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we want to make sure we've got mobility for our marines to get there. we've got pretty good ability to get off-island in ock gnaw what. there are no amphib ships assigned to guam at this time. there are things like that we have to look at so we when we deposit 8,000 marines out there that they're essentially unable to do the things we require them to do based on our presence. >> the marines will end the fiscal year 2,000 marines above, why are you still recruiting so many marines? >> the fact is, we're not. if any of you want to go on recruiting duty, now is the time. we have had to curtail our recruiters and those shipping numbers that they would traditionally be shipping at this point because, again, of our tremendous retention and the fact that they've made such
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good numbers previously. we have what we call recruiting pools, which are young men and women who have indicated that they want to go to paris island or san diego but can't ship immediately, so our staff sergeants and gunnery sergeants work with them, get them in shape, get them ready for life in the corps. one of our biggest challenges right now is motivating the pool. because they want to go in june. we told them, you're not going to go until october, then that becomes in some ways a leadership challenge our recruiters haven't had to face. it's a good problem to have, but nevertheless it's uniquely different from what we've had before. we are going to skid slightly beyond 202, i think we were at 202,124. we can without any additional authority go up to 204,000. i told our people, don't do that, let's show some management skill here, a little past 202 is ok but not much.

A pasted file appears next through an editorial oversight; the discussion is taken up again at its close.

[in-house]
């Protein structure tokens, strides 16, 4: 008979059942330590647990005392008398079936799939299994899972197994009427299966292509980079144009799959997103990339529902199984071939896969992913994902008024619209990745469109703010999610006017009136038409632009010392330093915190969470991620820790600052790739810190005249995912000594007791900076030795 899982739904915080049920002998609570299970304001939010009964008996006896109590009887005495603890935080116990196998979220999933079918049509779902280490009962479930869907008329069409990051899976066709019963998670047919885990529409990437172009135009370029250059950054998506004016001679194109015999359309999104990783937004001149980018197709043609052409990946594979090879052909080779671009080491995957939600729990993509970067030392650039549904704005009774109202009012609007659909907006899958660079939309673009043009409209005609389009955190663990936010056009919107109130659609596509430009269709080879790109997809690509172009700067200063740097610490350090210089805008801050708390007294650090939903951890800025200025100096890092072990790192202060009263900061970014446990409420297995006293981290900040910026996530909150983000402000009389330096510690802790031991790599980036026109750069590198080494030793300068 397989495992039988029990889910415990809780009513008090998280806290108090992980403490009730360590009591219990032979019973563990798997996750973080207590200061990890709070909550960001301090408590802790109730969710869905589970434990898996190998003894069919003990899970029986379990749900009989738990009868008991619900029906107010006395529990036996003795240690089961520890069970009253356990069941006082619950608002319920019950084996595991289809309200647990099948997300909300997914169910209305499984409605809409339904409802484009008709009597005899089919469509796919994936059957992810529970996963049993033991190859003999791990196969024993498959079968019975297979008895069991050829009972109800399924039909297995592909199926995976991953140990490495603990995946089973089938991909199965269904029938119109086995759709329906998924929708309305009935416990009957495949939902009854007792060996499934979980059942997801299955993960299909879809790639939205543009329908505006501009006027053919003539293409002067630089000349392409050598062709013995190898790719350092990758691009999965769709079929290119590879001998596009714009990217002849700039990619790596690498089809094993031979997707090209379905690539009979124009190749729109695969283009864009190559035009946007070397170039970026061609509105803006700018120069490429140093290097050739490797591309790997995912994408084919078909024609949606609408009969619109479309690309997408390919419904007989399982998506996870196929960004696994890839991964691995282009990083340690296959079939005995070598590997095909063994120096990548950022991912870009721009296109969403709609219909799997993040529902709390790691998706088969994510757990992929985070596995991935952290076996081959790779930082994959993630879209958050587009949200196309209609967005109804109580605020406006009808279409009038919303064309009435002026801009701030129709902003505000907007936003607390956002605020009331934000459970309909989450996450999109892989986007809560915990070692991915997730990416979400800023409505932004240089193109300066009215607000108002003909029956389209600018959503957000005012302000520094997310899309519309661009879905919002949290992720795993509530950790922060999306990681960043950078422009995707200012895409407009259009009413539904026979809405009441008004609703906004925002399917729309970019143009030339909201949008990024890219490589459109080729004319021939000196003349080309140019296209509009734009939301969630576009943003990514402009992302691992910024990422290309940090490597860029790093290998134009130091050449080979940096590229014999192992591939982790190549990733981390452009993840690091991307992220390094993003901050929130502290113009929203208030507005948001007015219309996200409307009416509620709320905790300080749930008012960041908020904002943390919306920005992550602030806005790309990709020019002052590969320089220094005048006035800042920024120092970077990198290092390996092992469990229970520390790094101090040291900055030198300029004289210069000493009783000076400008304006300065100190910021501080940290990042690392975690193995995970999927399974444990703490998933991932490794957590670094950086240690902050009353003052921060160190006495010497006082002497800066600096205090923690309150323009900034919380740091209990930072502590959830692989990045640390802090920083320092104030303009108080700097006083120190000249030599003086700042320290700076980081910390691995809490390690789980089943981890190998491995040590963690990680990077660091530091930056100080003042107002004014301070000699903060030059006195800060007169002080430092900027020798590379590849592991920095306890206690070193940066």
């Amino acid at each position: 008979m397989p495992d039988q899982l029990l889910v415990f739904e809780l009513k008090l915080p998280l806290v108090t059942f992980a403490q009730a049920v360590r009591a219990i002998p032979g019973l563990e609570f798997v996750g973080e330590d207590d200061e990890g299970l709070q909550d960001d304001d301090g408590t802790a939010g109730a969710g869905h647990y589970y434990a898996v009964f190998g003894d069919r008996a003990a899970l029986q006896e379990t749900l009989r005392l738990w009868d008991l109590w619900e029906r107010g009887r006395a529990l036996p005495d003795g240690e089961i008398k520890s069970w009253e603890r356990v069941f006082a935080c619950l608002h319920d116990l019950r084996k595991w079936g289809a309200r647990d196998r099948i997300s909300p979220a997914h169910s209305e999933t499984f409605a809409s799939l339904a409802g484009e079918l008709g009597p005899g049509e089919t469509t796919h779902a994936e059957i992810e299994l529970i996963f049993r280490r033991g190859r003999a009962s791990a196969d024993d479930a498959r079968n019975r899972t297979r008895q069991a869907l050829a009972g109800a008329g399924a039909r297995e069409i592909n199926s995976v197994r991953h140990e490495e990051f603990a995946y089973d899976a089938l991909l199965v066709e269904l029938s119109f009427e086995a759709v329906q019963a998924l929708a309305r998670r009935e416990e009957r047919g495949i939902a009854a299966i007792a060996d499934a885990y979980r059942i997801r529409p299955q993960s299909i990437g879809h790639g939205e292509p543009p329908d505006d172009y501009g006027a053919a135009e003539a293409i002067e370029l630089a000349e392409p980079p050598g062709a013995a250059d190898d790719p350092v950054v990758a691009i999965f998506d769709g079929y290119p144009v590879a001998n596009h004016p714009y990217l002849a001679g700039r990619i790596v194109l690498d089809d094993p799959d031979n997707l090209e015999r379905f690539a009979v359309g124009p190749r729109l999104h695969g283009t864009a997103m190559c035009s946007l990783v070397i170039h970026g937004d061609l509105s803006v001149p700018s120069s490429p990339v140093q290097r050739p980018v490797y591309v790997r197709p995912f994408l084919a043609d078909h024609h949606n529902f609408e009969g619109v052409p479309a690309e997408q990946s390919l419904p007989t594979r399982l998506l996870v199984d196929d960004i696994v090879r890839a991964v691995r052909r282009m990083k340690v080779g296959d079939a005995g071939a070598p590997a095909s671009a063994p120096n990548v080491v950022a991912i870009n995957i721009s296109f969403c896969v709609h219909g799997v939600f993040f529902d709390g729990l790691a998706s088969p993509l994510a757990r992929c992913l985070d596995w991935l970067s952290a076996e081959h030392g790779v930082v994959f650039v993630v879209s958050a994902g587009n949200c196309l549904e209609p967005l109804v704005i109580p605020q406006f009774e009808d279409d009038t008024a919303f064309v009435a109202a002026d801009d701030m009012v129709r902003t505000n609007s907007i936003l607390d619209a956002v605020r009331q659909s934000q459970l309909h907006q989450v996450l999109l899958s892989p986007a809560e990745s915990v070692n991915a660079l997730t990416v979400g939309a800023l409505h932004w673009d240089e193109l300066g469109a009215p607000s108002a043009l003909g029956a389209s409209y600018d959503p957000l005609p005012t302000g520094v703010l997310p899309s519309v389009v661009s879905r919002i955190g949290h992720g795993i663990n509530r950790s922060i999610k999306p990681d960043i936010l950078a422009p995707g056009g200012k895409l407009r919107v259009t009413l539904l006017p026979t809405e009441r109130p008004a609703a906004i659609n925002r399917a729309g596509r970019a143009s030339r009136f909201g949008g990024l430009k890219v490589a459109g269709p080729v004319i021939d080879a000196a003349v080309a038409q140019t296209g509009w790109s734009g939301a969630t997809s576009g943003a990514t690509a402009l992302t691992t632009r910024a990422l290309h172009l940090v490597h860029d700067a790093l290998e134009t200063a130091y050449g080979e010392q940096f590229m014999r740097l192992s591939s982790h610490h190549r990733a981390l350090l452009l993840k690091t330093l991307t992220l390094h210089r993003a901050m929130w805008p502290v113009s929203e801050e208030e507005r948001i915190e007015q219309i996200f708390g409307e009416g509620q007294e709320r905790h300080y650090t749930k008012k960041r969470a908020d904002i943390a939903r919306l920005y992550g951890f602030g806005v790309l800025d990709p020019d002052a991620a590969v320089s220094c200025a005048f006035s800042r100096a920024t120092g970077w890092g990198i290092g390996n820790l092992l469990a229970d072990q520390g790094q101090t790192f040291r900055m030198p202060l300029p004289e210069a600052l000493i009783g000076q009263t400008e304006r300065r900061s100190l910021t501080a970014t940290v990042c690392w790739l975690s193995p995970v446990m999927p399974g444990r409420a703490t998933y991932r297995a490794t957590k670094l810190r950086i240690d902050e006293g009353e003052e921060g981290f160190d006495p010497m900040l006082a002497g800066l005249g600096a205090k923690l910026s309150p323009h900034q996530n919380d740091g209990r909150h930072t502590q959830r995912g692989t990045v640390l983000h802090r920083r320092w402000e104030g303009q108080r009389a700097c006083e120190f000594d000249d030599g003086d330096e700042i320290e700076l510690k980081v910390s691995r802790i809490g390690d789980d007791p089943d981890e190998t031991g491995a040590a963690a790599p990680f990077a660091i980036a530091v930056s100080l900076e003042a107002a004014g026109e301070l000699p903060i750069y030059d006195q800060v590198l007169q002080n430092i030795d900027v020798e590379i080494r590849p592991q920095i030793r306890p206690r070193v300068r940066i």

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we don't have the money to go much beyond that and there's no reason to do so. >> what's the marine corps doing to prevent suicides among active duty troops? >> let me give a word of background so everybody understands what's been happening here. i think it's fair to say up through last year, we were running a sign wave, the numbers one higher one year than the next and back down, they were all below the national average. one is too many, but we were -- we had efforts in the field but not the focus that we have today. the reason for that is that we had 42 suicides in the marine corps. that number puts us right at the national average. we think we're better than that. we think the things we inject into our young men and women make for better young citizens and a realization that there are other ways to tackle your problems, the resources we have available, immediately available, the leadership we think ought to be in place